The paper delves into the connection between quantum entropy and thermodynamics, emphasizing the role of entanglement and correlations in determining the entropy of a system. It discusses the subadditivity of entropy and explores scenarios where the total entropy of a system can be smaller than the individual entropies of its subsystems, which is a unique feature in the quantum setting. It explains the relationship between unitary evolution, entropy, and the reversible nature of quantum systems.
The section also addresses the implications of information loss in quantum systems, particularly in the context of black hole evaporation. It delves into the evolution of the universe in a global pure state and the potential increase in von Neumann entropy due to information loss and the transition from a pure state to a statistical mixture. The paper discusses the implications of information loss on the global Second Law of thermodynamics and contrasts conflicting viewpoints regarding the effective decrease of global entropy due to information loss.
This section of the paper provides a comprehensive exploration of quantum information and entropy, emphasizing its connections to thermodynamics, unitary evolution, information loss, and the fundamental principles of quantum mechanics.

Gravity and quantum information

The section on Gravity and Quantum Information in the research paper proposes a modified unitary-scenario of Conformal cyclic cosmology (CCC) to solve the issue of compatibility between the ‘renormalization of entropy’ required by CCC and the implications of quantum information loss. The proposal is based on two hypotheses: gravitational clumping induces the activation of quantum gravitational degrees of freedom, and during black hole evaporation, all quantum information associated with the black hole region is eventually transferred to the Hawking radiation.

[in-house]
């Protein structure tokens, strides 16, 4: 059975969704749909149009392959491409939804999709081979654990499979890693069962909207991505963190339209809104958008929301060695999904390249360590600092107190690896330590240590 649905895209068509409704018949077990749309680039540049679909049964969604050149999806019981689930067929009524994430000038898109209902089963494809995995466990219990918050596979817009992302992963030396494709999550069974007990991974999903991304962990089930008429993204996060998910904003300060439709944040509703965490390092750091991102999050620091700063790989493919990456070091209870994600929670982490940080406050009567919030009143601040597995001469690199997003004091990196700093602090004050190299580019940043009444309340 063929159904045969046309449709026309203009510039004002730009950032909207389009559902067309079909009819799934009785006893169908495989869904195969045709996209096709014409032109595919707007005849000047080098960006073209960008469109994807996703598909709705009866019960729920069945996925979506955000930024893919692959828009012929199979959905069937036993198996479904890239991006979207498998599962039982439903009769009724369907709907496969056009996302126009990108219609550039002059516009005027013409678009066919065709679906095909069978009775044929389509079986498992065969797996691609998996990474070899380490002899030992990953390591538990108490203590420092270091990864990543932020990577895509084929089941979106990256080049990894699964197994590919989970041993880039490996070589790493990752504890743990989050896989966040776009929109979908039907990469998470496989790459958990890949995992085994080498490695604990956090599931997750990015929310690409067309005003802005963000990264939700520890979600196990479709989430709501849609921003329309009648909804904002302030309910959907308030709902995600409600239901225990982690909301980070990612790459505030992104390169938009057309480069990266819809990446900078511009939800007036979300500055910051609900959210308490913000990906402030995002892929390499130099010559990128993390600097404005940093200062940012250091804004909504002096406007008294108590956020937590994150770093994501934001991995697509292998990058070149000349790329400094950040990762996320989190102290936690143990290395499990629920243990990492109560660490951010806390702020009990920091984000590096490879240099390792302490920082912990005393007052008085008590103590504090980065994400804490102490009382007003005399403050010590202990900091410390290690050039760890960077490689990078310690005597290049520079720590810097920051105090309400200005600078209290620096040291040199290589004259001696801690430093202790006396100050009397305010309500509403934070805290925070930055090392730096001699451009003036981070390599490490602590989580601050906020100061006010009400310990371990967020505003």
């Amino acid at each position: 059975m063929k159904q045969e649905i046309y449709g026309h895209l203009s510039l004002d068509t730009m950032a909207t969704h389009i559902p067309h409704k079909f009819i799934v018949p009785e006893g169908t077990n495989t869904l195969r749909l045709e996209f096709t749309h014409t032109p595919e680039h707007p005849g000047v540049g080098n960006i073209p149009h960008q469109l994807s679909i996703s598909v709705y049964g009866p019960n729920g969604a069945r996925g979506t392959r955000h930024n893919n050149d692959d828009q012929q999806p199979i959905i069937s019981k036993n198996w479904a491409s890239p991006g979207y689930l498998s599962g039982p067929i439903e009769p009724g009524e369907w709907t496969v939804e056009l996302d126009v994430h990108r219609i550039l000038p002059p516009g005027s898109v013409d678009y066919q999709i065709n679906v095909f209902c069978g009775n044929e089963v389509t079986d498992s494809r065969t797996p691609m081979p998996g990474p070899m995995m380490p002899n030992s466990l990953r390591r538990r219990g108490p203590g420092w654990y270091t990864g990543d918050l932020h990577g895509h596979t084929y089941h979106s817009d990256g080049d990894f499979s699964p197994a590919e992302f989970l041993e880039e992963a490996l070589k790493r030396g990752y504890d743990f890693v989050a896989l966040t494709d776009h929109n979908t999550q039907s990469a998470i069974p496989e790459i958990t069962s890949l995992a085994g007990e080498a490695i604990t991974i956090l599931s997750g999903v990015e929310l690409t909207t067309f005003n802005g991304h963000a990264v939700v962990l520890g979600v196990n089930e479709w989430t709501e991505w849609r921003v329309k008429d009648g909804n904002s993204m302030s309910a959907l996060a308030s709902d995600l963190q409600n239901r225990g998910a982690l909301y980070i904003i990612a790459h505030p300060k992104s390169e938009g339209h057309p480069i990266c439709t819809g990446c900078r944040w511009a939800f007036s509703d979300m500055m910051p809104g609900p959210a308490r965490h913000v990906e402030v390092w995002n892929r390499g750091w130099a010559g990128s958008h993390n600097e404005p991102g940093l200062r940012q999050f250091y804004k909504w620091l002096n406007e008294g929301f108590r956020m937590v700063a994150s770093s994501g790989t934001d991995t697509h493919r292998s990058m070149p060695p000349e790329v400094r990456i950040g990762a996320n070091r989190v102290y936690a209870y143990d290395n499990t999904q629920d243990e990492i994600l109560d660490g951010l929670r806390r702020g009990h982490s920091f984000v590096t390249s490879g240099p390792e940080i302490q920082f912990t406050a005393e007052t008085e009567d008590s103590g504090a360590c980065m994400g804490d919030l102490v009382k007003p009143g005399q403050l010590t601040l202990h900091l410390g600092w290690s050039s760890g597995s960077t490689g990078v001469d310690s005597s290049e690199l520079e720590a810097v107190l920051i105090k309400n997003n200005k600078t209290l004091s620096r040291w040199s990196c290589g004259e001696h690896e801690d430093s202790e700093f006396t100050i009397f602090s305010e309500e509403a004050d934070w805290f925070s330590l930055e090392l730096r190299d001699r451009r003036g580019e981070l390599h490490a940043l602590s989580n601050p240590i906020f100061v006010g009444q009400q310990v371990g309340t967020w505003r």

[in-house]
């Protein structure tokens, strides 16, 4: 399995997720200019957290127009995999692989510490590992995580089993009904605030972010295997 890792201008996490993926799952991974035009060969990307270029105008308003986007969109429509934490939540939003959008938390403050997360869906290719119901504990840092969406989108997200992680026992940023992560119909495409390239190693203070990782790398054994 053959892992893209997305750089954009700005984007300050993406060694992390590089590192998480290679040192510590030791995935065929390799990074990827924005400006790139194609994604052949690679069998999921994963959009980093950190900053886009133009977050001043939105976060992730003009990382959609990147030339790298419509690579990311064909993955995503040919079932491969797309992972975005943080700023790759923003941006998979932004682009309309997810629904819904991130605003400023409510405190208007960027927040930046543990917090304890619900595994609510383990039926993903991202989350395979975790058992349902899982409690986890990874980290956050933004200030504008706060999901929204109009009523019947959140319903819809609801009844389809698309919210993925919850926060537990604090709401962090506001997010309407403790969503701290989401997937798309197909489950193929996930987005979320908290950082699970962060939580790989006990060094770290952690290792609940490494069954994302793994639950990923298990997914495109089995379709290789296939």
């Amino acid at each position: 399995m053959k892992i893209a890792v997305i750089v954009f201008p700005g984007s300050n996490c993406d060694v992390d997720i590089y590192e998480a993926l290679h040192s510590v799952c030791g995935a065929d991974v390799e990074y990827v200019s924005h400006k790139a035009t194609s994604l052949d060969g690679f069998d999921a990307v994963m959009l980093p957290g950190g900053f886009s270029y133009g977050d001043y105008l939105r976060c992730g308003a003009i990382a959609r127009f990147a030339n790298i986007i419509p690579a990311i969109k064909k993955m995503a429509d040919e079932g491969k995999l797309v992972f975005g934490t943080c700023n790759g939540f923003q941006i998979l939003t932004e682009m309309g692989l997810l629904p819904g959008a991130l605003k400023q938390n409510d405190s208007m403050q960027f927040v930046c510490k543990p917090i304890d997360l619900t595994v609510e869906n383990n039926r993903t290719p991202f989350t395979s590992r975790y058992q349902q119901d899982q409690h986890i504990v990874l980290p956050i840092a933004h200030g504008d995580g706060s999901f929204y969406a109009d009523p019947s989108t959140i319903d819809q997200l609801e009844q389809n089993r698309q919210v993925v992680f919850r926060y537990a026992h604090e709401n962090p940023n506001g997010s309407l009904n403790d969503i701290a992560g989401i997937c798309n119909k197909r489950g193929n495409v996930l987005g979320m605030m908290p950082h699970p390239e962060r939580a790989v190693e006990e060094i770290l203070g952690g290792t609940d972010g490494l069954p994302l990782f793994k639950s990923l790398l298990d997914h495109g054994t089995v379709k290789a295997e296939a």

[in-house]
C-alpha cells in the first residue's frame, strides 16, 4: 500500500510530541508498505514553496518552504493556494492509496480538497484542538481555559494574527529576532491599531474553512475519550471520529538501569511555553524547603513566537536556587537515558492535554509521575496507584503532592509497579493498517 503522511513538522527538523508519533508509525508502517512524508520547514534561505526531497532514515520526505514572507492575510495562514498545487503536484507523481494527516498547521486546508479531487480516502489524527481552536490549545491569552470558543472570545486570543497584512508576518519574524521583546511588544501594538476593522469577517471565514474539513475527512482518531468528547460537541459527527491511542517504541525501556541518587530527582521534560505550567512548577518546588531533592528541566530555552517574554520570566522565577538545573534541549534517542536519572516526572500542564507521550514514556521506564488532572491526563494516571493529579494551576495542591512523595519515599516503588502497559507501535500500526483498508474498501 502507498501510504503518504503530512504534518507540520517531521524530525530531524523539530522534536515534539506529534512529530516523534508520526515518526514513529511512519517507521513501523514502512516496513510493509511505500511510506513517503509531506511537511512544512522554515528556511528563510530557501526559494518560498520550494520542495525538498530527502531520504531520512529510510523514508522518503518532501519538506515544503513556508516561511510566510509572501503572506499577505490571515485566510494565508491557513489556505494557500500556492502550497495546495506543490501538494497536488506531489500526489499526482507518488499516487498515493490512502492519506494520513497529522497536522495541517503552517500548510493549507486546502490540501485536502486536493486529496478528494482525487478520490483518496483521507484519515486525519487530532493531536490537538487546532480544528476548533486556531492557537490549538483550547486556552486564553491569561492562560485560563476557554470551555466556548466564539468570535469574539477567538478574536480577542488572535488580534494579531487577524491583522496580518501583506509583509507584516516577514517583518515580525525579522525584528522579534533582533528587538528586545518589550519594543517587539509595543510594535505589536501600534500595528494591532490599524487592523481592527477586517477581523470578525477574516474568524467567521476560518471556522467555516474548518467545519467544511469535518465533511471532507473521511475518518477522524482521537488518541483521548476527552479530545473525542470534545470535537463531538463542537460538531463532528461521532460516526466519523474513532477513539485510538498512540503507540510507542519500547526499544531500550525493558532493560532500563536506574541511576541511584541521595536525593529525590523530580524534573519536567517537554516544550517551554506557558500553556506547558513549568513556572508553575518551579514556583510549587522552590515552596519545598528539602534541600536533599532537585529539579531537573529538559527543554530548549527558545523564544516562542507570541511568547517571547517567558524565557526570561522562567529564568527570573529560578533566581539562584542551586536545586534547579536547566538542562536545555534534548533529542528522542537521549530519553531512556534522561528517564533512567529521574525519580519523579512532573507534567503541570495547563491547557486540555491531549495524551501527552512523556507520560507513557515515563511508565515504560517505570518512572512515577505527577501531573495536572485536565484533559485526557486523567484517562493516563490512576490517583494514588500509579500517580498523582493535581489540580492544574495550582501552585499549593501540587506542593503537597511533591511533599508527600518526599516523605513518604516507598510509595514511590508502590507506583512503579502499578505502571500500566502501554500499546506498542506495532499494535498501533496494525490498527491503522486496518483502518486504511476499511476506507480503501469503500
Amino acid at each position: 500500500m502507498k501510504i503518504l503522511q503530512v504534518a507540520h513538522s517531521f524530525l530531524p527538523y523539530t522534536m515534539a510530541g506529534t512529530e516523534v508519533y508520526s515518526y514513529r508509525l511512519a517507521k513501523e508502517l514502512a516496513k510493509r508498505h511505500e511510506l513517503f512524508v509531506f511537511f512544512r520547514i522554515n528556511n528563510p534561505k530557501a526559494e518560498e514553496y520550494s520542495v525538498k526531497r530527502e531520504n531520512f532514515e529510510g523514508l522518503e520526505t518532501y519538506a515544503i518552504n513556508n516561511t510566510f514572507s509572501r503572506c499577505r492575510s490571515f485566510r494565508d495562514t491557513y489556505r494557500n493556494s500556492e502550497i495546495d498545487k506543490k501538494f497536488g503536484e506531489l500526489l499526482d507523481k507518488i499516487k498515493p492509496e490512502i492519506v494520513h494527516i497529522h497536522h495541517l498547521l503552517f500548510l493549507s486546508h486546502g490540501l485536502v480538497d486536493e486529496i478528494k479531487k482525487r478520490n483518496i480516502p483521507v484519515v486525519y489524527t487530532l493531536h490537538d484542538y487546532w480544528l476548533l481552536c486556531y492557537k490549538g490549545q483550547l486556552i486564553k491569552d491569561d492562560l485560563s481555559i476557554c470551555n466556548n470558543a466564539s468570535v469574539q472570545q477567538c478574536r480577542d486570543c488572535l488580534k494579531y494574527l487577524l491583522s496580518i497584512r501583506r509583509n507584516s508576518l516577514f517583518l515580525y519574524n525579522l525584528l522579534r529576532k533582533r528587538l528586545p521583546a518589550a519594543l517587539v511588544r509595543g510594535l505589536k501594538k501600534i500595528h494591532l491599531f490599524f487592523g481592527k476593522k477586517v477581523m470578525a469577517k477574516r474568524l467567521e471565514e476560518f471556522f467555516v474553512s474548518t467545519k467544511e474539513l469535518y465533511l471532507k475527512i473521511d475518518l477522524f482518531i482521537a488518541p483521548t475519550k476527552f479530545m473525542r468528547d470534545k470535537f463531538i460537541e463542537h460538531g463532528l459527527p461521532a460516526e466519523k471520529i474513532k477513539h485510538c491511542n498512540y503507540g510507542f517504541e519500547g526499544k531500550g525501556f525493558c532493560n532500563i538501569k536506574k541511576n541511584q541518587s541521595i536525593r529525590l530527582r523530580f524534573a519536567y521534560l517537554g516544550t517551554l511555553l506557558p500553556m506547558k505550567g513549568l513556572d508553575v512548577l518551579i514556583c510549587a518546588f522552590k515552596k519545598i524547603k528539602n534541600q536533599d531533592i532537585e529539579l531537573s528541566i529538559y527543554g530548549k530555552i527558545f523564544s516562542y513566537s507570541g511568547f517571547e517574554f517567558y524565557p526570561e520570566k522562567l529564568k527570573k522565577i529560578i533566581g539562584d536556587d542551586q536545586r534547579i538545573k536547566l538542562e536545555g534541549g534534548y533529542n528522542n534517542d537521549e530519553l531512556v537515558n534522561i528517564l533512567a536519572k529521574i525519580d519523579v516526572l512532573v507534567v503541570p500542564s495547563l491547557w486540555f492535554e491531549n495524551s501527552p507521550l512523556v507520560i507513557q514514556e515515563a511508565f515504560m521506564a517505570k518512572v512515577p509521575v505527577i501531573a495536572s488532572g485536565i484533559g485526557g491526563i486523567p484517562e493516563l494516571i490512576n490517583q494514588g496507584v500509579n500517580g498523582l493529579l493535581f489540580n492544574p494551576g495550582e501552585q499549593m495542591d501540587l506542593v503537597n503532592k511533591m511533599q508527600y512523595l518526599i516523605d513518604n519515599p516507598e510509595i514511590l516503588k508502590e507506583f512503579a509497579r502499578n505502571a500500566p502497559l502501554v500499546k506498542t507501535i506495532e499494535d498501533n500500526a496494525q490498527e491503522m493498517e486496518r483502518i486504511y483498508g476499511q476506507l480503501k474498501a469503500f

The paper describes the universe in terms of a pure state in an appropriate Hilbert space, dividing it into four sectors involving matter, quantum gravitational degrees of freedom, Hawking radiation, and information carriers outside of black holes. The authors discuss the global unitary evolution of quantum information, entanglement, and the flow of quantum information between different sectors during the cosmic evolution. They propose a global unitary evolution of the universe’s state, quantifying the flow of quantum information by computing the von Neumann entropy associated with the gravitational sector. This leads to the conclusion that the quantum information in the universe is globally preserved, flowing between the matter and gravitational sectors during the cosmic evolution. They also discuss the activation of quantum gravitational degrees of freedom during gravitational collapse and its association with gravitational entropy, providing insight into the quantum-to-classical transition.